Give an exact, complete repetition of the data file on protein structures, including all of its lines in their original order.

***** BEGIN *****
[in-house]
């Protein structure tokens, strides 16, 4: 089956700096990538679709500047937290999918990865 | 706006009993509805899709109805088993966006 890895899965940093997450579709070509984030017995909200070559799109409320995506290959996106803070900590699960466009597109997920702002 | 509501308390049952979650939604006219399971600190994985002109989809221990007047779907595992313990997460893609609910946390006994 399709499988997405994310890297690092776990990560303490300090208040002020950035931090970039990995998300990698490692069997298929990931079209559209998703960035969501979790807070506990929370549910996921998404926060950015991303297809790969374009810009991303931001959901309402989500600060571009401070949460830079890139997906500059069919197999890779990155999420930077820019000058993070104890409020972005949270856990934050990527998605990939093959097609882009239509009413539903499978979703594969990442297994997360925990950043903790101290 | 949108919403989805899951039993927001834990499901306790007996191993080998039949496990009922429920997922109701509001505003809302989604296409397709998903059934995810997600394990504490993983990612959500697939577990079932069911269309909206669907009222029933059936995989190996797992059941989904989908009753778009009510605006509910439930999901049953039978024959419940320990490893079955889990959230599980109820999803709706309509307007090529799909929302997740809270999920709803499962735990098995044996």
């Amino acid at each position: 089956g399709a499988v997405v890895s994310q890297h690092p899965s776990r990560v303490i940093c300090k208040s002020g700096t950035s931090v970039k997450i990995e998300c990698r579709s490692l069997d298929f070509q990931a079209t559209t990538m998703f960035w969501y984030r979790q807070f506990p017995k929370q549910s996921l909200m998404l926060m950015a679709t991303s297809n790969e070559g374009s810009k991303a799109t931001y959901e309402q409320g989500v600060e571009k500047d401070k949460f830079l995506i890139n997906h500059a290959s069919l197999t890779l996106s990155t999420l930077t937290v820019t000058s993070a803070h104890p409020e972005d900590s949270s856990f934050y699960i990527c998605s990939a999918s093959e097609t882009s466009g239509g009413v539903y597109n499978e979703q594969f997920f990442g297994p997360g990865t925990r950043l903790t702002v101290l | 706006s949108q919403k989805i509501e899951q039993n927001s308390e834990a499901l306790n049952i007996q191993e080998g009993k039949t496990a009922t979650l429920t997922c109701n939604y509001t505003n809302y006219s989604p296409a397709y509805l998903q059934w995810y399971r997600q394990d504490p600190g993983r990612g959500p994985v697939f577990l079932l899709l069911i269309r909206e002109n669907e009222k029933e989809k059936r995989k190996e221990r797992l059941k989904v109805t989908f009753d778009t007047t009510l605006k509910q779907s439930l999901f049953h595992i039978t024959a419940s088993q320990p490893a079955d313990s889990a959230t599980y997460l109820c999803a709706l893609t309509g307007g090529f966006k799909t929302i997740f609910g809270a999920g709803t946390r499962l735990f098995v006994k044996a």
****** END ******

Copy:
[in-house]
């Protein structure tokens, strides 16, 4: 089956700096990538679709500047937290999918990865 | 706006009993509805899709109805088993966006 890895899965940093997450579709070509984030017995909200070559799109409320995506290959996106803070900590699960466009597109997920702002 | 509501308390049952979650939604006219399971600190994985002109989809221990007047779907595992313990997460893609609910946390006994 399709499988997405994310890297690092776990990560303490300090208040002020950035931090970039990995998300990698490692069997298929990931079209559209998703960035969501979790807070506990929370549910996921998404926060950015991303297809790969374009810009991303931001959901309402989500600060571009401070949460830079890139997906500059069919197999890779990155999420930077820019000058993070104890409020972005949270856990934050990527998605990939093959097609882009239509009413539903499978979703594969990442297994997360925990950043903790101290 | 949108919403989805899951039993927001834990499901306790007996191993080998039949496990009922429920997922109701509001505003809302989604296409397709998903059934995810997600394990504490993983990612959500697939577990079932069911269309909206669907009222029933059936995989190996797992059941989904989908009753778009009510605006509910439930999901049953039978024959419940320990490893079955889990959230599980109820999803709706309509307007090529799909929302997740809270999920709803499962735990098995044996």
């Amino acid at each position: 089956g399709a499988v997405v890895s994310q890297h690092p899965s776990r990560v303490i940093c300090k208040s002020g700096t950035s931090v970039k997450i990995e998300c990698r579709s490692l069997d298929f070509q990931a079209t559209t990538m998703f960035w969501y984030r979790q807070f506990p017995k929370q549910s996921l909200m998404l926060m950015a679709t991303s297809n790969e070559g374009s810009k991303a799109t931001y959901e309402q409320g989500v600060e571009k500047d401070k949460f830079l995506i890139n997906h500059a290959s069919l197999t890779l996106s990155t999420l930077t937290v820019t000058s993070a803070h104890p409020e972005d900590s949270s856990f934050y699960i990527c998605s990939a999918s093959e097609t882009s466009g239509g009413v539903y597109n499978e979703q594969f997920f990442g297994p997360g990865t925990r950043l903790t702002v101290l | 706006s949108q919403k989805i509501e899951q039993n927001s308390e834990a499901l306790n049952i007996q191993e080998g009993k039949t496990a009922t979650l429920t997922c109701n939604y509001t505003n809302y006219s989604p296409a397709y509805l998903q059934w995810y399971r997600q394990d504490p600190g993983r990612g959500p994985v697939f577990l079932l899709l069911i269309r909206e002109n669907e009222k029933e989809k059936r995989k190996e221990r797992l059941k989904v109805t989908f009753d778009t007047t009510l605006k509910q779907s439930l999901f049953h595992i039978t024959a419940s088993q320990p490893a079955d313990s889990a959230t599980y997460l109820c999803a709706l893609t309509g307007g090529f966006k799909t929302i997740f609910g809270a999920g709803t946390r499962l735990f098995v006994k044996a």